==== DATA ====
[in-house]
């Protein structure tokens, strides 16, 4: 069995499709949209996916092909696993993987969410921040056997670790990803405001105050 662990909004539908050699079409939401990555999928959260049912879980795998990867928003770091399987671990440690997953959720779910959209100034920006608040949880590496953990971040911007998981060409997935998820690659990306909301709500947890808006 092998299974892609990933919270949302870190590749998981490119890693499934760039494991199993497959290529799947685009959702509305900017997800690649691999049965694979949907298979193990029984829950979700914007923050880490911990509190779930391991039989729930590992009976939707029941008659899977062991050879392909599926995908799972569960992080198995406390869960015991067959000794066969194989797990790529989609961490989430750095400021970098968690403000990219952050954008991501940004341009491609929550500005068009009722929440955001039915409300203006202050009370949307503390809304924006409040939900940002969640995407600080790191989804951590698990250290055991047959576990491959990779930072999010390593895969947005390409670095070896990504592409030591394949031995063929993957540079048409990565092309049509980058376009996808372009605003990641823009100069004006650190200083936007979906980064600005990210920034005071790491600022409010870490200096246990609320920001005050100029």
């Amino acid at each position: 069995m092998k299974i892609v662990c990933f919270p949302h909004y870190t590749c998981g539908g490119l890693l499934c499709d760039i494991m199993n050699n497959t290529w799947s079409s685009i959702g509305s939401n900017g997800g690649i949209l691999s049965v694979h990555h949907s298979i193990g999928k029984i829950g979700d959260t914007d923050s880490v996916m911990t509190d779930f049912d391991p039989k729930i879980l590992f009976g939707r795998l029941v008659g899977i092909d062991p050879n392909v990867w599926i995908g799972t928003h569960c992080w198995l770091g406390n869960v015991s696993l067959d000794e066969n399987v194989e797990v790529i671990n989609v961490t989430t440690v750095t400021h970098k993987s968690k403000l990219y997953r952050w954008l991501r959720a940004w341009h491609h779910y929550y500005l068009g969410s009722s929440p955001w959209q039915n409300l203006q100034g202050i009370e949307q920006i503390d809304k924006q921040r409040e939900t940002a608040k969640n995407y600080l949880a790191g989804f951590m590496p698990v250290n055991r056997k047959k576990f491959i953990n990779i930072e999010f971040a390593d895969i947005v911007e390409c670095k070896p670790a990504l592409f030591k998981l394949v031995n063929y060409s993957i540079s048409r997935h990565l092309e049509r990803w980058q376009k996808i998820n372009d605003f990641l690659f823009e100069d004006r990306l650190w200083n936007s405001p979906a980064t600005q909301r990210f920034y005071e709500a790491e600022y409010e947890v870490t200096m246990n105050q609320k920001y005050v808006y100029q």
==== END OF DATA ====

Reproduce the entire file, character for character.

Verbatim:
[in-house]
């Protein structure tokens, strides 16, 4: 069995499709949209996916092909696993993987969410921040056997670790990803405001105050 662990909004539908050699079409939401990555999928959260049912879980795998990867928003770091399987671990440690997953959720779910959209100034920006608040949880590496953990971040911007998981060409997935998820690659990306909301709500947890808006 092998299974892609990933919270949302870190590749998981490119890693499934760039494991199993497959290529799947685009959702509305900017997800690649691999049965694979949907298979193990029984829950979700914007923050880490911990509190779930391991039989729930590992009976939707029941008659899977062991050879392909599926995908799972569960992080198995406390869960015991067959000794066969194989797990790529989609961490989430750095400021970098968690403000990219952050954008991501940004341009491609929550500005068009009722929440955001039915409300203006202050009370949307503390809304924006409040939900940002969640995407600080790191989804951590698990250290055991047959576990491959990779930072999010390593895969947005390409670095070896990504592409030591394949031995063929993957540079048409990565092309049509980058376009996808372009605003990641823009100069004006650190200083936007979906980064600005990210920034005071790491600022409010870490200096246990609320920001005050100029």
């Amino acid at each position: 069995m092998k299974i892609v662990c990933f919270p949302h909004y870190t590749c998981g539908g490119l890693l499934c499709d760039i494991m199993n050699n497959t290529w799947s079409s685009i959702g509305s939401n900017g997800g690649i949209l691999s049965v694979h990555h949907s298979i193990g999928k029984i829950g979700d959260t914007d923050s880490v996916m911990t509190d779930f049912d391991p039989k729930i879980l590992f009976g939707r795998l029941v008659g899977i092909d062991p050879n392909v990867w599926i995908g799972t928003h569960c992080w198995l770091g406390n869960v015991s696993l067959d000794e066969n399987v194989e797990v790529i671990n989609v961490t989430t440690v750095t400021h970098k993987s968690k403000l990219y997953r952050w954008l991501r959720a940004w341009h491609h779910y929550y500005l068009g969410s009722s929440p955001w959209q039915n409300l203006q100034g202050i009370e949307q920006i503390d809304k924006q921040r409040e939900t940002a608040k969640n995407y600080l949880a790191g989804f951590m590496p698990v250290n055991r056997k047959k576990f491959i953990n990779i930072e999010f971040a390593d895969i947005v911007e390409c670095k070896p670790a990504l592409f030591k998981l394949v031995n063929y060409s993957i540079s048409r997935h990565l092309e049509r990803w980058q376009k996808i998820n372009d605003f990641l690659f823009e100069d004006r990306l650190w200083n936007s405001p979906a980064t600005q909301r990210f920034y005071e709500a790491e600022y409010e947890v870490t200096m246990n105050q609320k920001y005050v808006y100029q």